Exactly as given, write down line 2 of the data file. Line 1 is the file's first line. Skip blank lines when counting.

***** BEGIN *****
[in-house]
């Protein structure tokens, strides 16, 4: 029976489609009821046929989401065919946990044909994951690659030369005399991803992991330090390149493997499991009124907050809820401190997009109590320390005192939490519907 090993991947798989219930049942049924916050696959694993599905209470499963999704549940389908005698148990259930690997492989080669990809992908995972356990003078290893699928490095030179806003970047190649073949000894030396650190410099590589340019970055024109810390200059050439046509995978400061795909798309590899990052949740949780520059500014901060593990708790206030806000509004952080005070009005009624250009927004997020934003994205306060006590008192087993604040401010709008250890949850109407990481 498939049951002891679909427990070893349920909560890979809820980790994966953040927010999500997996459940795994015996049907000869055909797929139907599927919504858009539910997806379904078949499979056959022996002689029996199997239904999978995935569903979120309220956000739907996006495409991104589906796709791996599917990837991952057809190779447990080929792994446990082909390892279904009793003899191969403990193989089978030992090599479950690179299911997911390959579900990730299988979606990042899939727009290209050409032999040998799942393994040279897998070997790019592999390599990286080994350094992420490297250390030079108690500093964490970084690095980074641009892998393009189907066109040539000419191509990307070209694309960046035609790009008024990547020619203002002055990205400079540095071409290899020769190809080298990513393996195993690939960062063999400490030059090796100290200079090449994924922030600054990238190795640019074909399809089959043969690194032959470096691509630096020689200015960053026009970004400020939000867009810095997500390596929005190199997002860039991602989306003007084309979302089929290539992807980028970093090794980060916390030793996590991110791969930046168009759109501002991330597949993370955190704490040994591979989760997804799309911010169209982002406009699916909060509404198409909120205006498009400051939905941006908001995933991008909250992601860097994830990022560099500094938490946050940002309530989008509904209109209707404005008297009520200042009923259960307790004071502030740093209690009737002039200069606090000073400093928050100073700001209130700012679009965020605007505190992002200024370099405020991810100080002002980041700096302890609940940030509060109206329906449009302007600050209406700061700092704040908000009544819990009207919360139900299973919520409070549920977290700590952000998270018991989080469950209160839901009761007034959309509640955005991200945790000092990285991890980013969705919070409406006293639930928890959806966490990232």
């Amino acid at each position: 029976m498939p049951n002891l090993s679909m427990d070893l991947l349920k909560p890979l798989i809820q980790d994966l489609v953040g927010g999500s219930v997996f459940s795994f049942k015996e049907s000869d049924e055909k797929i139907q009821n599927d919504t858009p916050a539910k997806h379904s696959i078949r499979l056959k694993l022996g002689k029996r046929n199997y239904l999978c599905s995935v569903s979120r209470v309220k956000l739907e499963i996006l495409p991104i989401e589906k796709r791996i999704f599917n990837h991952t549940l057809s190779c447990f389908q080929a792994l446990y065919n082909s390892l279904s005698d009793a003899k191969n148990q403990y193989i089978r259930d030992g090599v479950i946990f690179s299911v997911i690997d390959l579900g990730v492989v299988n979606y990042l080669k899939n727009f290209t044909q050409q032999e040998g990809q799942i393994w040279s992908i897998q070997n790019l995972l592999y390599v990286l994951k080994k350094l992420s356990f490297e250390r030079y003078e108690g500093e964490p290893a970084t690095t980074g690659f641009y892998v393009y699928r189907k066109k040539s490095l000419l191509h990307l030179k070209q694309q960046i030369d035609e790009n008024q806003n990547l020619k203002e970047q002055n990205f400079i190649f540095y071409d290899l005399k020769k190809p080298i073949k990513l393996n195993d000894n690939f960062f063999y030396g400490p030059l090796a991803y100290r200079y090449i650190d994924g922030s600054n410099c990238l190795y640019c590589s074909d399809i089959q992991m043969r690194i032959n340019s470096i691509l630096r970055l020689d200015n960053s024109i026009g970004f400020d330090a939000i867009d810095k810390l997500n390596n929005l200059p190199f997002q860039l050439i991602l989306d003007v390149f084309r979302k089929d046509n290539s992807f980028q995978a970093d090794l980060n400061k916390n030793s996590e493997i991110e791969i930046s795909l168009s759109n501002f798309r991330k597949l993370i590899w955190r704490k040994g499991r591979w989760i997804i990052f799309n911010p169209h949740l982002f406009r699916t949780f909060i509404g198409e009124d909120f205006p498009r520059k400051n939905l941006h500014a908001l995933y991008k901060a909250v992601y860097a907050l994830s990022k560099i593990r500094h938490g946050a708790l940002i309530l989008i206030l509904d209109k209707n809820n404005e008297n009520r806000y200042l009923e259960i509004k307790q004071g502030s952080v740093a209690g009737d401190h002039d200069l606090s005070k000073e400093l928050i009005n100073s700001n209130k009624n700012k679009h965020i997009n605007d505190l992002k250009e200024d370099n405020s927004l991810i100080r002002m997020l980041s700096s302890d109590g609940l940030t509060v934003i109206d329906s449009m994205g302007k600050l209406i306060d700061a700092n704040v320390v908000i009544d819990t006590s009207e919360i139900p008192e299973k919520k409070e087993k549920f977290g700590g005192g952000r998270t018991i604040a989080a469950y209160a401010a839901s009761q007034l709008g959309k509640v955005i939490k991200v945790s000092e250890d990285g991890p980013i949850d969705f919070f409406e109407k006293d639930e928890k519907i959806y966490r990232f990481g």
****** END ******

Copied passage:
């Protein structure tokens, strides 16, 4: 029976489609009821046929989401065919946990044909994951690659030369005399991803992991330090390149493997499991009124907050809820401190997009109590320390005192939490519907 090993991947798989219930049942049924916050696959694993599905209470499963999704549940389908005698148990259930690997492989080669990809992908995972356990003078290893699928490095030179806003970047190649073949000894030396650190410099590589340019970055024109810390200059050439046509995978400061795909798309590899990052949740949780520059500014901060593990708790206030806000509004952080005070009005009624250009927004997020934003994205306060006590008192087993604040401010709008250890949850109407990481 498939049951002891679909427990070893349920909560890979809820980790994966953040927010999500997996459940795994015996049907000869055909797929139907599927919504858009539910997806379904078949499979056959022996002689029996199997239904999978995935569903979120309220956000739907996006495409991104589906796709791996599917990837991952057809190779447990080929792994446990082909390892279904009793003899191969403990193989089978030992090599479950690179299911997911390959579900990730299988979606990042899939727009290209050409032999040998799942393994040279897998070997790019592999390599990286080994350094992420490297250390030079108690500093964490970084690095980074641009892998393009189907066109040539000419191509990307070209694309960046035609790009008024990547020619203002002055990205400079540095071409290899020769190809080298990513393996195993690939960062063999400490030059090796100290200079090449994924922030600054990238190795640019074909399809089959043969690194032959470096691509630096020689200015960053026009970004400020939000867009810095997500390596929005190199997002860039991602989306003007084309979302089929290539992807980028970093090794980060916390030793996590991110791969930046168009759109501002991330597949993370955190704490040994591979989760997804799309911010169209982002406009699916909060509404198409909120205006498009400051939905941006908001995933991008909250992601860097994830990022560099500094938490946050940002309530989008509904209109209707404005008297009520200042009923259960307790004071502030740093209690009737002039200069606090000073400093928050100073700001209130700012679009965020605007505190992002200024370099405020991810100080002002980041700096302890609940940030509060109206329906449009302007600050209406700061700092704040908000009544819990009207919360139900299973919520409070549920977290700590952000998270018991989080469950209160839901009761007034959309509640955005991200945790000092990285991890980013969705919070409406006293639930928890959806966490990232």